Bitcoin, and by extension most cyptocurrencies, thrive in a marketplace where anonymity is key. Transactions between wallets are difficult to trace back, and even more challenging (read: impossible) to reverse in the case of theft. Which is why yesterday’s big hack of Nicehash – a mining pool that made it as easy as pie to set up your PC to mine Bitcoin – is frightening. Not only because of the amount taken, but because of how little can be done.
Things were sketchy early yesterday morning. Most Nicehash miners might have noticed that their rigs were whisper quiet. I noticed it too, and quickly saw that the program was running but actually doing nothing. The Nicehash website was also down, with the company stating some problems with routine maintenance. But as the day went on and nothing was solved, it became apparent what had actually happened. Nicehash had been compromised, and it didn’t take long for users to see that their wallets had been emptied out.
Overnight, Nicehash put out a statement confirming the theft. While Nicehash hasn’t confirmed the amount lost, reports (and a quick look at the public transfer) suggest that a whopping 4700 Bitcoin had been seized, which is worth over $65 million right now. Given that the wallet the funds were transferred to is new, the account history is next to impossible to use to try to track down the culprit. And given the finality of the transaction, it’s hard to see Nicehash getting it back. The company could do something with an offline backup, but it seems more likely that your funds are gone.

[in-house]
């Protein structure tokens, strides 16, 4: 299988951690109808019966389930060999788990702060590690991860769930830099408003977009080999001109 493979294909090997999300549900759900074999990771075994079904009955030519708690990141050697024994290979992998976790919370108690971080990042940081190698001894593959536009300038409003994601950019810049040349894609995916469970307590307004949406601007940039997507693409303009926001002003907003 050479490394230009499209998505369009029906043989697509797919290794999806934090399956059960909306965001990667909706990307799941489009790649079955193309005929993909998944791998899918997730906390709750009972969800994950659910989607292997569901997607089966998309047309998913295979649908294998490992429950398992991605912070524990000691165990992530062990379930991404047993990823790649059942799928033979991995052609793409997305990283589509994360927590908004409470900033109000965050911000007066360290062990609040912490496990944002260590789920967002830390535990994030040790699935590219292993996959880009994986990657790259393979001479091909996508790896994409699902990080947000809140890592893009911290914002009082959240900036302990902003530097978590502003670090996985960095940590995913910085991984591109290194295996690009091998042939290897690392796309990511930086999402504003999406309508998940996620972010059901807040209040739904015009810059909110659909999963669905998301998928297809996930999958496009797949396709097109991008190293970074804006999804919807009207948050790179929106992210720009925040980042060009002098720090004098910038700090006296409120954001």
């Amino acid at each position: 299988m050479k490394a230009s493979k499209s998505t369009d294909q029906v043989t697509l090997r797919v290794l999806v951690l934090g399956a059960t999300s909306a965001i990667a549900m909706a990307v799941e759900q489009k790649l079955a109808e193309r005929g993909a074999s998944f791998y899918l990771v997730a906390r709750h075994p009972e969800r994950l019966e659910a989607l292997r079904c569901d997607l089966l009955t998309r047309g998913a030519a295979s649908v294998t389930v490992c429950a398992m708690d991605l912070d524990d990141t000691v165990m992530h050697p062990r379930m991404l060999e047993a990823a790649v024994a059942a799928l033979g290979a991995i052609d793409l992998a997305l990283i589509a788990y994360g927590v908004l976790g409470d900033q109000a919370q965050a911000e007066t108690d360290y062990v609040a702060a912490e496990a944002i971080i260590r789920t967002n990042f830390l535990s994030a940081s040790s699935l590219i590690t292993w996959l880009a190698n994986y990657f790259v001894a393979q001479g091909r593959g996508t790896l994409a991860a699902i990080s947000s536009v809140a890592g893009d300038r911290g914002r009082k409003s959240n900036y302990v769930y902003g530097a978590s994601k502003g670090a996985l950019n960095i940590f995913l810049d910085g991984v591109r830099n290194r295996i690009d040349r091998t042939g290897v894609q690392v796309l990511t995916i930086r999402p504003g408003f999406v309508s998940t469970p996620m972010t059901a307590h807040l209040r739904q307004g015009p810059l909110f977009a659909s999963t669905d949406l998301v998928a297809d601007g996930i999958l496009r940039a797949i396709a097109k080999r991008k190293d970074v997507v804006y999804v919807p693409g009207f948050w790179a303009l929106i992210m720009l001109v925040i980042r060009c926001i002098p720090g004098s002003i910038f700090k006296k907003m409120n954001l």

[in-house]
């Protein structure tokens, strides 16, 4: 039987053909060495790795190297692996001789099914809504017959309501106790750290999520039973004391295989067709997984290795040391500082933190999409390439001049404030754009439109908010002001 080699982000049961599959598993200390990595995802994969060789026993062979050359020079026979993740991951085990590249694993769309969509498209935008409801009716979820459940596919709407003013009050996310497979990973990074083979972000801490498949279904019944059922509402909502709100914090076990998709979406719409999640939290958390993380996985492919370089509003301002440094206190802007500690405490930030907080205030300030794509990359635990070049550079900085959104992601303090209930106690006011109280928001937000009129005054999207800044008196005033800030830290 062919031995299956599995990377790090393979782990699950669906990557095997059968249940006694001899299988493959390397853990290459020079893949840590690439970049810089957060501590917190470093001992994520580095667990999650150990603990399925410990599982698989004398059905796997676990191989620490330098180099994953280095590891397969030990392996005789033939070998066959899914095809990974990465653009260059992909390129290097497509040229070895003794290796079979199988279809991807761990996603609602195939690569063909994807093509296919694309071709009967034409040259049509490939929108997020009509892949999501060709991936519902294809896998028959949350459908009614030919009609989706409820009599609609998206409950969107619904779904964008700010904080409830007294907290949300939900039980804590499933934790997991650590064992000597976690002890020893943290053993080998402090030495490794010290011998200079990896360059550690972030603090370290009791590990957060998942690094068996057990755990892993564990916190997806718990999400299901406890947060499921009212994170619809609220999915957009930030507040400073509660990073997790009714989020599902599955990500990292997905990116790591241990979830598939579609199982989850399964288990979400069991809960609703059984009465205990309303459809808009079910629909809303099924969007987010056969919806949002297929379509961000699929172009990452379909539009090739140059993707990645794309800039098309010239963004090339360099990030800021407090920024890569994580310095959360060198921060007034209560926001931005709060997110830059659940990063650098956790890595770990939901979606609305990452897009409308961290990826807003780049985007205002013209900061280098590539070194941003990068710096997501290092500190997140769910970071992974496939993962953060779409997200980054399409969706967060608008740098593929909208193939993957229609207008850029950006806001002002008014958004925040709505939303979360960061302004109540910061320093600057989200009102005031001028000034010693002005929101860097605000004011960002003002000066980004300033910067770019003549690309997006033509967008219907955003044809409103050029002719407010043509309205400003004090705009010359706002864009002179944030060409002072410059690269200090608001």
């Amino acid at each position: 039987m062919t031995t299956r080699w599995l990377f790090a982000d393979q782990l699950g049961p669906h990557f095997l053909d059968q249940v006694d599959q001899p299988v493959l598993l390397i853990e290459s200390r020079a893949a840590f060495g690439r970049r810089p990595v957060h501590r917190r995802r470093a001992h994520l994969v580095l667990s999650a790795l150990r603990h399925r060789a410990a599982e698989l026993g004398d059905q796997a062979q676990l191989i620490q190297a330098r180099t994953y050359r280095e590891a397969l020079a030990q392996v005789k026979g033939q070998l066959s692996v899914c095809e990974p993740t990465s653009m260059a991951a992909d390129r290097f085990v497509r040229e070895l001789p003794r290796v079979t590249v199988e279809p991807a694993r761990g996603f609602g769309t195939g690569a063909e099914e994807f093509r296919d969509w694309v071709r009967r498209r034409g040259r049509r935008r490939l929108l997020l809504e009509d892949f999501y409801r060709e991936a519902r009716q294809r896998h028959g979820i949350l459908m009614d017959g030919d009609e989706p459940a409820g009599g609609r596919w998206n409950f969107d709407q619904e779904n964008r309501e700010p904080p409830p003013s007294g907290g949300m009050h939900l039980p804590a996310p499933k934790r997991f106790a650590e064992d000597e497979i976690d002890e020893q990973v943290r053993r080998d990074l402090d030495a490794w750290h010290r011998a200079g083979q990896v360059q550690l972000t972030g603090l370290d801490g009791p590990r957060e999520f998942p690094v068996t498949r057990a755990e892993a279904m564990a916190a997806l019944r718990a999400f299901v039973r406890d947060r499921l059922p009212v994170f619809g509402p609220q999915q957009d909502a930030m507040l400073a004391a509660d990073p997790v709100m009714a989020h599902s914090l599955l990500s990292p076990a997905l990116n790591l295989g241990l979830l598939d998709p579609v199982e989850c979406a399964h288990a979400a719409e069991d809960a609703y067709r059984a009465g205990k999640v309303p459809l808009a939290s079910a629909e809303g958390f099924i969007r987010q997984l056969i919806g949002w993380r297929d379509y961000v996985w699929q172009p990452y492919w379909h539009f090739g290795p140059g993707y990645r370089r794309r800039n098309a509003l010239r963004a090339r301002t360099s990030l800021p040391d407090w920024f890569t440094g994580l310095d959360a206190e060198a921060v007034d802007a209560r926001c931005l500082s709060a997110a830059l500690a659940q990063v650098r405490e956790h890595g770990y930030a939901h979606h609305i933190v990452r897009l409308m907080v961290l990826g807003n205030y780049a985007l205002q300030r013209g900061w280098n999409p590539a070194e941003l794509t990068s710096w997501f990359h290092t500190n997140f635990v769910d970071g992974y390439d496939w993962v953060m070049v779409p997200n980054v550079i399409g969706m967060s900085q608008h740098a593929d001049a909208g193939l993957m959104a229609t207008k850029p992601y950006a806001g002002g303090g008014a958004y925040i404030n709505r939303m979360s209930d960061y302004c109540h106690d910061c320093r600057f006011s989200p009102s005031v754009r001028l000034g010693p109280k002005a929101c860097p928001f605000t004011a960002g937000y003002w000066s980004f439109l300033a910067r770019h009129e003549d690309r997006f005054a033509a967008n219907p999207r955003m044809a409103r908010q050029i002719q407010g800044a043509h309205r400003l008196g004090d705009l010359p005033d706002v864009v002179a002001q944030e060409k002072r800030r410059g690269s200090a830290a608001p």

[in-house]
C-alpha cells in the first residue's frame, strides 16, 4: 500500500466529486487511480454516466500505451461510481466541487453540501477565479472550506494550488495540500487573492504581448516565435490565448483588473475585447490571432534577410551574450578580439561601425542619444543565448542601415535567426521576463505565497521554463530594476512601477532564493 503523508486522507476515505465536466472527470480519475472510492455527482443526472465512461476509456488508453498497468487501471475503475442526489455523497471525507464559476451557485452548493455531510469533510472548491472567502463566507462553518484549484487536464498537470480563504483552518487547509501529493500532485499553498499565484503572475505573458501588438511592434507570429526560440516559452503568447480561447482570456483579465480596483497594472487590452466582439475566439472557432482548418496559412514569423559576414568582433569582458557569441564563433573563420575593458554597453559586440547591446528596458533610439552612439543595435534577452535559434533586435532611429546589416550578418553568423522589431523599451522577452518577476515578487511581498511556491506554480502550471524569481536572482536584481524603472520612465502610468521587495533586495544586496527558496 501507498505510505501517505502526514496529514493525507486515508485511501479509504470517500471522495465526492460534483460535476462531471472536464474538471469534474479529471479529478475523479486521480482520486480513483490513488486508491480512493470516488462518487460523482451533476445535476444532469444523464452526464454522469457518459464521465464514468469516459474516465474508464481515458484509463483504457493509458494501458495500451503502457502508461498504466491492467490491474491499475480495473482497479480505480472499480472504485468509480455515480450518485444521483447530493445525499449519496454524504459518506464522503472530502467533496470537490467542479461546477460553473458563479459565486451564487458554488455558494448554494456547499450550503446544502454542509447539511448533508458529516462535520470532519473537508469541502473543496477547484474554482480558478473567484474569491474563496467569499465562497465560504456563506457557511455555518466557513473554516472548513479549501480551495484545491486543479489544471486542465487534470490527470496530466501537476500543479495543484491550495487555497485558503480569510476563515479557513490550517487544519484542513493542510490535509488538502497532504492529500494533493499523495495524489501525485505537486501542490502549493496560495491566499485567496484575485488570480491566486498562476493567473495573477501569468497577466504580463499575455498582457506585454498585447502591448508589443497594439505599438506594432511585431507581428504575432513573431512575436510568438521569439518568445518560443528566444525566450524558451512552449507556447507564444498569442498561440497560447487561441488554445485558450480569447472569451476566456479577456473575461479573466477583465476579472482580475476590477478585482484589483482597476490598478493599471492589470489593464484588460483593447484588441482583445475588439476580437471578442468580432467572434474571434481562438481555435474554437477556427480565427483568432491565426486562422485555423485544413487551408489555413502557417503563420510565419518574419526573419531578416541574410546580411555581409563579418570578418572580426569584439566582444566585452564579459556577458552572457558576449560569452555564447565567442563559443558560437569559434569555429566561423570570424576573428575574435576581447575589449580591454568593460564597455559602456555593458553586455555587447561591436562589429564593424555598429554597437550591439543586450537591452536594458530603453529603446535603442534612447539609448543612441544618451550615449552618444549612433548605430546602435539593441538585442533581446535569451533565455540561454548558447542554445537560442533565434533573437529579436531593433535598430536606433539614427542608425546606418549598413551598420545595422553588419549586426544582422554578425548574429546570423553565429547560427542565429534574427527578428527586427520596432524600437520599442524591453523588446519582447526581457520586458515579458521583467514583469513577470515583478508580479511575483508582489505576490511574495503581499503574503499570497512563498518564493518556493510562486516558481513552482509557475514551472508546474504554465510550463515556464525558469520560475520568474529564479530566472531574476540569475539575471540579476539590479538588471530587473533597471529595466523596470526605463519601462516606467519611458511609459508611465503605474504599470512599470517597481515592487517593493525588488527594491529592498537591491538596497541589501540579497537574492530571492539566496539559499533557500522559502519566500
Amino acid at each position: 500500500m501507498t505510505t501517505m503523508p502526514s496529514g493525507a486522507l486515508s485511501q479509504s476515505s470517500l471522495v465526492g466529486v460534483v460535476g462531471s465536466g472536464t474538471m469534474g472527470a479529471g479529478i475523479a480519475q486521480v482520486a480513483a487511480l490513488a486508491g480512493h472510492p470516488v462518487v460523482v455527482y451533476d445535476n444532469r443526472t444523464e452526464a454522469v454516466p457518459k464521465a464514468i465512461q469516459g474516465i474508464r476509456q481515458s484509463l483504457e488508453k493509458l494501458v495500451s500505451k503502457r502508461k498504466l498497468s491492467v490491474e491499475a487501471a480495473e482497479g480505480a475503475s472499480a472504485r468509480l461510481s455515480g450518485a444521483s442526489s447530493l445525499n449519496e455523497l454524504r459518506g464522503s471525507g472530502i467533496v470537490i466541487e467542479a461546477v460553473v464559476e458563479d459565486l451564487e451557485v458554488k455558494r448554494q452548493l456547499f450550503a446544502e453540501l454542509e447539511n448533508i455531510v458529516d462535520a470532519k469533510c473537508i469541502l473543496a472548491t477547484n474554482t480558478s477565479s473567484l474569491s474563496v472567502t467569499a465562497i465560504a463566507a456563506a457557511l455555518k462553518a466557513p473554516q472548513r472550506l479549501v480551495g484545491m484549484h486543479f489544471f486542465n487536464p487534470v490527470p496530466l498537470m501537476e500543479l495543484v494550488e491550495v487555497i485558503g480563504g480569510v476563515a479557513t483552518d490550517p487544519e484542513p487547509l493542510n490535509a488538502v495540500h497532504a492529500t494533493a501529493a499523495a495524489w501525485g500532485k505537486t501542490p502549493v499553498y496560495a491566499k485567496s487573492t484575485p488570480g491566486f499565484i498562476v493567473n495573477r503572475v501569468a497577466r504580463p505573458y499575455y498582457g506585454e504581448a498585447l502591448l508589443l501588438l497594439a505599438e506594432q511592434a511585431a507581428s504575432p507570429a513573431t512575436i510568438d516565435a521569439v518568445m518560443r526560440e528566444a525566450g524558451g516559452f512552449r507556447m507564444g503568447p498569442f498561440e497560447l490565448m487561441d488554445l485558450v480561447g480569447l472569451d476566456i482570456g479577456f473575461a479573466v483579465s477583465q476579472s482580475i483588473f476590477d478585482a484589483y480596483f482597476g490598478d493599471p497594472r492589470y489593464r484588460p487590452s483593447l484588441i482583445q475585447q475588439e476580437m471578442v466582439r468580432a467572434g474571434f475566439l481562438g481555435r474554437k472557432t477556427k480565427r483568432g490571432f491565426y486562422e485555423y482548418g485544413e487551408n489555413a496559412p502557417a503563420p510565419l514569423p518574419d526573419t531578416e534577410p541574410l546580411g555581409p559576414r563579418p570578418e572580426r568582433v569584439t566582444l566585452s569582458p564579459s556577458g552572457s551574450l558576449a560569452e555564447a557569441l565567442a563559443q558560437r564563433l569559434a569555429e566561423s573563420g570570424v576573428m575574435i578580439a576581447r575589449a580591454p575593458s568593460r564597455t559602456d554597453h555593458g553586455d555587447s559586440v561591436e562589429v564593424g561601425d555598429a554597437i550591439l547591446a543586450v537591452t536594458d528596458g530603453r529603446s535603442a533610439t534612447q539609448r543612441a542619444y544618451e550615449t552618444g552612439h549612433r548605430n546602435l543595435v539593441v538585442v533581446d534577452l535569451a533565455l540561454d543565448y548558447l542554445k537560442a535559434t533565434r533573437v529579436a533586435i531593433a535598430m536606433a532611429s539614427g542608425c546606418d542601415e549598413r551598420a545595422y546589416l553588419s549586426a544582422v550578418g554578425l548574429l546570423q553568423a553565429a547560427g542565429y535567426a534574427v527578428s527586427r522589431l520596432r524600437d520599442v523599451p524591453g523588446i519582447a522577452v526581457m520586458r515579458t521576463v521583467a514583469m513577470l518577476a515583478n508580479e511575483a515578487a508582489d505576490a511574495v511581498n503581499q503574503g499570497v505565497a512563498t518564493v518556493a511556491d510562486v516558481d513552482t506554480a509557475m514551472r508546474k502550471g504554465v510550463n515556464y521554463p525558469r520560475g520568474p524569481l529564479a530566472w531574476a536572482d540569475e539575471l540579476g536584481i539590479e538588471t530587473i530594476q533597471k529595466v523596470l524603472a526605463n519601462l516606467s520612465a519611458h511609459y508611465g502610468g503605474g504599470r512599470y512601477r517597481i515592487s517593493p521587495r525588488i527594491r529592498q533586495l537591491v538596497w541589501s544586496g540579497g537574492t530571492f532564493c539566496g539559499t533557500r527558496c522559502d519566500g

Which isn’t too terrible if you weren’t using Nicehash to actually store your profits. Like many will advise you to do, dedicated wallets and even offline paper wallets are ideal to store amounts of Bitcoin you might see as damaging to lose. Storing all the profits on Nicehash’s own wallet meant that you were just as vulnerable to an attack on their entire service. If you didn’t, it’s probably only your unpaid balance that is gone. Nicehash would only pay out once you had mined 1% of a Bitcoin, so if you had anything unpaid you can probably kiss that goodbye.
It’s a scary reminder of how easily Bitcoin can be transferred and disappear, given the decentralised nature of the currency and the anonymity of its users. If anything it’s a lesson to new users on how to better secure their funds past a simple sign-up process. But even when Nicehash returns, will anyone trust it again?
Last Updated: December 7, 2017